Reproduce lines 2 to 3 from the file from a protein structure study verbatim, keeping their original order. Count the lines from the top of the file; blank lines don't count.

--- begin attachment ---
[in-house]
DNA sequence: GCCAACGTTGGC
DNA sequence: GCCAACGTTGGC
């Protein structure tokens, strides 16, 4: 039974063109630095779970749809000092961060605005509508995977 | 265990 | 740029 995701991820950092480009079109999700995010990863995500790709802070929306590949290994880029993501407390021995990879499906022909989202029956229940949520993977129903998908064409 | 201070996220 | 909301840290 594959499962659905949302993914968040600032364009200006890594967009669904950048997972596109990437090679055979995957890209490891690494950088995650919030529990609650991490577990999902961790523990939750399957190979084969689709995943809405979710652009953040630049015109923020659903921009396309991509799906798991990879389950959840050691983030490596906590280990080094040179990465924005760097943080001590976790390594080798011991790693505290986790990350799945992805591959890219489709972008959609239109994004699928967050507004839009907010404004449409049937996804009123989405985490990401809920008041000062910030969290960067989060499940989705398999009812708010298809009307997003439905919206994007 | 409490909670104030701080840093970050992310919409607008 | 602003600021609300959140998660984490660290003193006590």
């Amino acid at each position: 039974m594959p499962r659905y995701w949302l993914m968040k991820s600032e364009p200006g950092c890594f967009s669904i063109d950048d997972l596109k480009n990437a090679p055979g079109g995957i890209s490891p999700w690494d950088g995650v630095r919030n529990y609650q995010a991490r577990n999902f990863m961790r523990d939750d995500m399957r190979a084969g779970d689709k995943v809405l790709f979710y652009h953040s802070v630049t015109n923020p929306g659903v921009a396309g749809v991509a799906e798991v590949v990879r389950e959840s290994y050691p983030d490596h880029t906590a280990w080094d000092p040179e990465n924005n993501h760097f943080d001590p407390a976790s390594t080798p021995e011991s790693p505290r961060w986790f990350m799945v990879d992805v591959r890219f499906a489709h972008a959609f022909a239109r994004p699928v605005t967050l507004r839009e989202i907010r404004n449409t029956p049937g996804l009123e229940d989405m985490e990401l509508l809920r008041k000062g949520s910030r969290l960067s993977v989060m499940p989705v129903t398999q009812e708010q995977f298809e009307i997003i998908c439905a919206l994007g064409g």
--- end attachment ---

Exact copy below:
DNA sequence: GCCAACGTTGGC
DNA sequence: GCCAACGTTGGC